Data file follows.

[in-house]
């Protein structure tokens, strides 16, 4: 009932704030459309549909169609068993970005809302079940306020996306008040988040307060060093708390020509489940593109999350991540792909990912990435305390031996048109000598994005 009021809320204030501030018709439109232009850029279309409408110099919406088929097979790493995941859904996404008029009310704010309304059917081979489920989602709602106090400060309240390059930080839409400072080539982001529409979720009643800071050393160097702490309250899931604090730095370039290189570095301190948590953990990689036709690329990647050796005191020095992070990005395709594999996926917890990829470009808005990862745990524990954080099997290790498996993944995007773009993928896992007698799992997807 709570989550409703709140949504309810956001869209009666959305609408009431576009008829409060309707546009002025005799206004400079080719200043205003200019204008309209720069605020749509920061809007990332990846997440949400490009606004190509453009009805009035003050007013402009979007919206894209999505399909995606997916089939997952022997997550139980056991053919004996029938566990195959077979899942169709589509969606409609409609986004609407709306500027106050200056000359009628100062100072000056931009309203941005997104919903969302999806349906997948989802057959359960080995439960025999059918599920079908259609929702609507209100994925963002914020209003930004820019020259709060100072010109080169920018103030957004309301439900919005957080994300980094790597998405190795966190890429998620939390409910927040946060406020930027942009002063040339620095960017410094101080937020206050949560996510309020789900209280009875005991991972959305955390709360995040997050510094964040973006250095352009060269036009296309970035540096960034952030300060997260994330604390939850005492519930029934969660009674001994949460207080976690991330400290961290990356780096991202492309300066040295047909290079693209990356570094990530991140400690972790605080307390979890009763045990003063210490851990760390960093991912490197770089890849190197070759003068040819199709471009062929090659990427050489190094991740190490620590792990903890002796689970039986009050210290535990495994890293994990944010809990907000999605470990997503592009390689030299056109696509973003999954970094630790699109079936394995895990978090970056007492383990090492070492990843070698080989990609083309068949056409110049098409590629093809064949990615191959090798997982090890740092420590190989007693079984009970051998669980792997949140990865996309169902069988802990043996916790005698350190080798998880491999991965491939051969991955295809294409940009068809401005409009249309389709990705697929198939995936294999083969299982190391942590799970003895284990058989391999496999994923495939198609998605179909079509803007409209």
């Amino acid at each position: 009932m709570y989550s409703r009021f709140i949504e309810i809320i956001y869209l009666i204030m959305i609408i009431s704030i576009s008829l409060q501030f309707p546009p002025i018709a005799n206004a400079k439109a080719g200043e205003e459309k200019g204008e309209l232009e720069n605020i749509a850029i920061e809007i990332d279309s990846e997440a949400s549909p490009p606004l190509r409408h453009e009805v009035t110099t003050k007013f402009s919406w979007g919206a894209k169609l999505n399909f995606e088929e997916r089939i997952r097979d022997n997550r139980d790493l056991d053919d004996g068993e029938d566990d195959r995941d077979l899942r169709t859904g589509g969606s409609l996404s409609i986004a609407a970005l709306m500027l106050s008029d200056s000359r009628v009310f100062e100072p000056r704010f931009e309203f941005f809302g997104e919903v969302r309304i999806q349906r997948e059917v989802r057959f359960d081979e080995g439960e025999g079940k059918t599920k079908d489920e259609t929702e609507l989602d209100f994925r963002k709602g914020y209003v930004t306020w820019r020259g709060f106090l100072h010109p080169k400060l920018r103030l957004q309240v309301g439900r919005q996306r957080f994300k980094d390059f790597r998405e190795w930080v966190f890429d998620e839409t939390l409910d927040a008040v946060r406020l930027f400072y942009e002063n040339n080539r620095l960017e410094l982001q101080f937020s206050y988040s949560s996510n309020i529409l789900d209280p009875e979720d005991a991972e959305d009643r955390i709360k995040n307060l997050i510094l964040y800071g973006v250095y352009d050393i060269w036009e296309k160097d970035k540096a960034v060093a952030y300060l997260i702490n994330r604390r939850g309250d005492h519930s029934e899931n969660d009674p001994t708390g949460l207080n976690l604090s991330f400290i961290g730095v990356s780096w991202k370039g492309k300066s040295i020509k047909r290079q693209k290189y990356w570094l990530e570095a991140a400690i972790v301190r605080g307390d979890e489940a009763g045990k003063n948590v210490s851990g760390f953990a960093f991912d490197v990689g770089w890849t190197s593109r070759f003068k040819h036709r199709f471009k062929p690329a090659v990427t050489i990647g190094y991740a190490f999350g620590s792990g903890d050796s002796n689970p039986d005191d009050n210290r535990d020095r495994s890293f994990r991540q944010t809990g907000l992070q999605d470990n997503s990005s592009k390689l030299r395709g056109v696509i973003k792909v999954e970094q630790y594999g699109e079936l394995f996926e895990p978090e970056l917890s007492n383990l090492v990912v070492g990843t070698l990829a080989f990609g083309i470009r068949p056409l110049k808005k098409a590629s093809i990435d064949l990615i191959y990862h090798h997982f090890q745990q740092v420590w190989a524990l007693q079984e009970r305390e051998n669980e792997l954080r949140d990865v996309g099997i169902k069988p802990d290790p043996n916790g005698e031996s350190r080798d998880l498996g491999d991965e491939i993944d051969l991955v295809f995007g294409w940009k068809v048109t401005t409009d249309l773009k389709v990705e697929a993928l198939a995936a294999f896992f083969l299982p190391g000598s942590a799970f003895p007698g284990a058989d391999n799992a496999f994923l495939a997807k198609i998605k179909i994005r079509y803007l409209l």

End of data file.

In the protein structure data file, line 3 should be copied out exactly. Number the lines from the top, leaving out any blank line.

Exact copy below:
């Amino acid at each position: 009932m709570y989550s409703r009021f709140i949504e309810i809320i956001y869209l009666i204030m959305i609408i009431s704030i576009s008829l409060q501030f309707p546009p002025i018709a005799n206004a400079k439109a080719g200043e205003e459309k200019g204008e309209l232009e720069n605020i749509a850029i920061e809007i990332d279309s990846e997440a949400s549909p490009p606004l190509r409408h453009e009805v009035t110099t003050k007013f402009s919406w979007g919206a894209k169609l999505n399909f995606e088929e997916r089939i997952r097979d022997n997550r139980d790493l056991d053919d004996g068993e029938d566990d195959r995941d077979l899942r169709t859904g589509g969606s409609l996404s409609i986004a609407a970005l709306m500027l106050s008029d200056s000359r009628v009310f100062e100072p000056r704010f931009e309203f941005f809302g997104e919903v969302r309304i999806q349906r997948e059917v989802r057959f359960d081979e080995g439960e025999g079940k059918t599920k079908d489920e259609t929702e609507l989602d209100f994925r963002k709602g914020y209003v930004t306020w820019r020259g709060f106090l100072h010109p080169k400060l920018r103030l957004q309240v309301g439900r919005q996306r957080f994300k980094d390059f790597r998405e190795w930080v966190f890429d998620e839409t939390l409910d927040a008040v946060r406020l930027f400072y942009e002063n040339n080539r620095l960017e410094l982001q101080f937020s206050y988040s949560s996510n309020i529409l789900d209280p009875e979720d005991a991972e959305d009643r955390i709360k995040n307060l997050i510094l964040y800071g973006v250095y352009d050393i060269w036009e296309k160097d970035k540096a960034v060093a952030y300060l997260i702490n994330r604390r939850g309250d005492h519930s029934e899931n969660d009674p001994t708390g949460l207080n976690l604090s991330f400290i961290g730095v990356s780096w991202k370039g492309k300066s040295i020509k047909r290079q693209k290189y990356w570094l990530e570095a991140a400690i972790v301190r605080g307390d979890e489940a009763g045990k003063n948590v210490s851990g760390f953990a960093f991912d490197v990689g770089w890849t190197s593109r070759f003068k040819h036709r199709f471009k062929p690329a090659v990427t050489i990647g190094y991740a190490f999350g620590s792990g903890d050796s002796n689970p039986d005191d009050n210290r535990d020095r495994s890293f994990r991540q944010t809990g907000l992070q999605d470990n997503s990005s592009k390689l030299r395709g056109v696509i973003k792909v999954e970094q630790y594999g699109e079936l394995f996926e895990p978090e970056l917890s007492n383990l090492v990912v070492g990843t070698l990829a080989f990609g083309i470009r068949p056409l110049k808005k098409a590629s093809i990435d064949l990615i191959y990862h090798h997982f090890q745990q740092v420590w190989a524990l007693q079984e009970r305390e051998n669980e792997l954080r949140d990865v996309g099997i169902k069988p802990d290790p043996n916790g005698e031996s350190r080798d998880l498996g491999d991965e491939i993944d051969l991955v295809f995007g294409w940009k068809v048109t401005t409009d249309l773009k389709v990705e697929a993928l198939a995936a294999f896992f083969l299982p190391g000598s942590a799970f003895p007698g284990a058989d391999n799992a496999f994923l495939a997807k198609i998605k179909i994005r079509y803007l409209l």